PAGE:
My new car- ain't it purdy?

Eventually, I found a car that looked too good to be true. It was the same exact car as I had before, a Chrysler Town and Country, 2008... but the mileage made no sense that it was that low, since everything else that year had much higher mileage. My previous car had 110,000 miles on it when I bought it, and this car had only 88,000. For $7,000. When I asked the seller about the low mileage, he said that his wife took it to drive to and from work mostly, which was just a few miles from their house, which meant it wasn't driven much. He'd had it for over 10 years and was selling it since his kids were adults and mostly moved out of the house so he didn't need a 7 seater anymore. This sounded awesome, and my mechanic agreed.

I needed to get the car checked out by a reliable mechanic before purchasing, and fortunately, he lived about 5 miles from a city where I had a lot of friends, so I was able to ask them for recommendations of auto shops. I told them specifically that I was not looking for a cheap place that would try to "save me money", but someplace that was very thorough and would tell me every single problem they found in the car. I took the car there and the mechanics pointed out a few problems that needed fixing, but they were not expensive or very problematic fixes, so I decided to go ahead and buy the car before someone else snatched it up.

The seller and I, right after making the car legally mine.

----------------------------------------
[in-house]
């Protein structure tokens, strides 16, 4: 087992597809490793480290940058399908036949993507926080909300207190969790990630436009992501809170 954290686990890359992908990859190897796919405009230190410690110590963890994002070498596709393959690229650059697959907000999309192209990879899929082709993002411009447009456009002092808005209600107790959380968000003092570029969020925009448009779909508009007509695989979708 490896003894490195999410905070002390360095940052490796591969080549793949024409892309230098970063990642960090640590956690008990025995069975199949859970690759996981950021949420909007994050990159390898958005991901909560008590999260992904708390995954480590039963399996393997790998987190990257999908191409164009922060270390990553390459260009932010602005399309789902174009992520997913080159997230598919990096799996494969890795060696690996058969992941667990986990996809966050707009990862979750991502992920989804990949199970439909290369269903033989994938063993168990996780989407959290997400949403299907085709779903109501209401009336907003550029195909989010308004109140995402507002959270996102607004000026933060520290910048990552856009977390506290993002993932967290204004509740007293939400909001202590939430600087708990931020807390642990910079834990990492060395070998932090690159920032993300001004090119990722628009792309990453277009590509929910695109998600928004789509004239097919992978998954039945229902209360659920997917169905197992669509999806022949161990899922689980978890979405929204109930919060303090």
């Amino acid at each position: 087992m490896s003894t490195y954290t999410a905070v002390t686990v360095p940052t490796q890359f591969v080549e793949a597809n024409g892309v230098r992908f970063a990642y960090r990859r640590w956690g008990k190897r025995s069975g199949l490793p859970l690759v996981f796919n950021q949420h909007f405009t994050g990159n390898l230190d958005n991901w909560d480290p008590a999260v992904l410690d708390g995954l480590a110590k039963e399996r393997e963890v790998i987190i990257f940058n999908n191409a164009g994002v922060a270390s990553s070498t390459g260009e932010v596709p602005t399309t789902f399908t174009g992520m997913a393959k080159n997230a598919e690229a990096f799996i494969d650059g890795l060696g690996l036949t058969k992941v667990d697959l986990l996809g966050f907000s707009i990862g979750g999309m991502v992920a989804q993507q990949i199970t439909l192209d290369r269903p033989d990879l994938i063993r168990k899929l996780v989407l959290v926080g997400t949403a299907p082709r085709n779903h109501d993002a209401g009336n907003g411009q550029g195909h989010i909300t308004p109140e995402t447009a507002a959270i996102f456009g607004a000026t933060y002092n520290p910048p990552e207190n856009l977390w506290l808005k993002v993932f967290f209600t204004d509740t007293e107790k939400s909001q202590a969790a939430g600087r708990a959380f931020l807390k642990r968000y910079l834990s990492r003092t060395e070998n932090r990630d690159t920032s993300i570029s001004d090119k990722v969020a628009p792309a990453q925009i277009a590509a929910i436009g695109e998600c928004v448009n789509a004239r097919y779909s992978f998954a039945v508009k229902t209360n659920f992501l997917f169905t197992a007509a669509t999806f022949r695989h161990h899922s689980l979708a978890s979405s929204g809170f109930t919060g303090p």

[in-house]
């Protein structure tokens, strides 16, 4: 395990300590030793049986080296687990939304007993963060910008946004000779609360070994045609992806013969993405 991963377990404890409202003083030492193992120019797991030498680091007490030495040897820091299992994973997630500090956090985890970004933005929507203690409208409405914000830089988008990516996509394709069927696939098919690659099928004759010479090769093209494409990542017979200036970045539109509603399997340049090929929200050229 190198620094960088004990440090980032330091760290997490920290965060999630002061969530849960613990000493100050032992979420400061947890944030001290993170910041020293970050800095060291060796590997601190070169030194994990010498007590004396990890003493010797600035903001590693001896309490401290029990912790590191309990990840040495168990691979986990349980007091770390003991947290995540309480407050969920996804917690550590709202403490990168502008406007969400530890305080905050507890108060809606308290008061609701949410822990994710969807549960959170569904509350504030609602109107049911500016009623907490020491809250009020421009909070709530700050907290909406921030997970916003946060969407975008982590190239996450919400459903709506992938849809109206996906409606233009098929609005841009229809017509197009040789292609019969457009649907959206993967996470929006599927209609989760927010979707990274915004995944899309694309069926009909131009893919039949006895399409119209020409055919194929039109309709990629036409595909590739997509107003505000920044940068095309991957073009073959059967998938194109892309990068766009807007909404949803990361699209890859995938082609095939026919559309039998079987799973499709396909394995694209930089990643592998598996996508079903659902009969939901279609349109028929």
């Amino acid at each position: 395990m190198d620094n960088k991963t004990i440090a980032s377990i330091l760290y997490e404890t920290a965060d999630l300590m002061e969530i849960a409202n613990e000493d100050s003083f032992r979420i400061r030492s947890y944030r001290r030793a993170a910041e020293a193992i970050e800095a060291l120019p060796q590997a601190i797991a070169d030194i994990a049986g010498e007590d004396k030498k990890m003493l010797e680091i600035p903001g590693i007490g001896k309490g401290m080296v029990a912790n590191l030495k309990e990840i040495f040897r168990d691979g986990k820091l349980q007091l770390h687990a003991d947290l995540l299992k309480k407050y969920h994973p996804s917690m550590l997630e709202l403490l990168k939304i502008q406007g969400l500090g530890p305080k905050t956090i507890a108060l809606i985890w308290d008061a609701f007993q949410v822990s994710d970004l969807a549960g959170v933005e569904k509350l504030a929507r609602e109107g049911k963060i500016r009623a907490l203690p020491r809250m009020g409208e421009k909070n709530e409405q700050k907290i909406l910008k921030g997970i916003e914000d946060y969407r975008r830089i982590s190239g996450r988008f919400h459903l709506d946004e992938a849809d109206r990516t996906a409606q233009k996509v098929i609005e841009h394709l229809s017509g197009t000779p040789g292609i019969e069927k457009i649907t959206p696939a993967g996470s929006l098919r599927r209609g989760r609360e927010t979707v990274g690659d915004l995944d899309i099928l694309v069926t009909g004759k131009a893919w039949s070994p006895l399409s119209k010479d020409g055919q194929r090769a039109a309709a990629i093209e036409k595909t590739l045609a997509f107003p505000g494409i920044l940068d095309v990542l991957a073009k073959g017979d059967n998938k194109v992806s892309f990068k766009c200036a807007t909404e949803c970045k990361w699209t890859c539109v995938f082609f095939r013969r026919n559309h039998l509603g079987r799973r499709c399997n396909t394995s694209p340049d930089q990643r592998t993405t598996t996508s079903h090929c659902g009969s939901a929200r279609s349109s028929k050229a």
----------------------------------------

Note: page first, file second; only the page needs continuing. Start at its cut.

I bought my car on September 12. I didn't share that with anyone other than my best friends that I bought a car. I had this idea at the back of my head that the reason my other car died was because I had written about it and shared a lot and got people envious or something and I got bad juju/vibes/evil eye whatever because of my sharing it. I spoke with a religious mentor of mine who convinced me that that wasn't why my car died, that no higher power would punish me for sharing that I purchased a car, and that I should keep sharing what I do because I make people smile and inspire them. So I decided to share... eventually.

The car, post accident.

And then 5 days after I bought my car I got into a car accident. I felt terrible. Like I didn't deserve to have a car. That I was a sucky driver and would ruin everything I had. That I didn't deserve nice things. A car from the lane next to mine hit me on my driver's side door and knocked off my mirror. It was bad enough that I couldn't open the driver's door, and driving without the mirror was scary as hell. At that point, I was so beyond stressed, totally panicking, and I posted on Facebook asking how to handle the accident, because I felt it was her fault and she felt it was mine, and that's how I told people I purchased a car, in that roundabout way. By the time my accident happened, my mechanic was nearly closed for the day and I couldn't get it repaired right away, so he suggested I duct tape my mirror back on until I could get it fixed.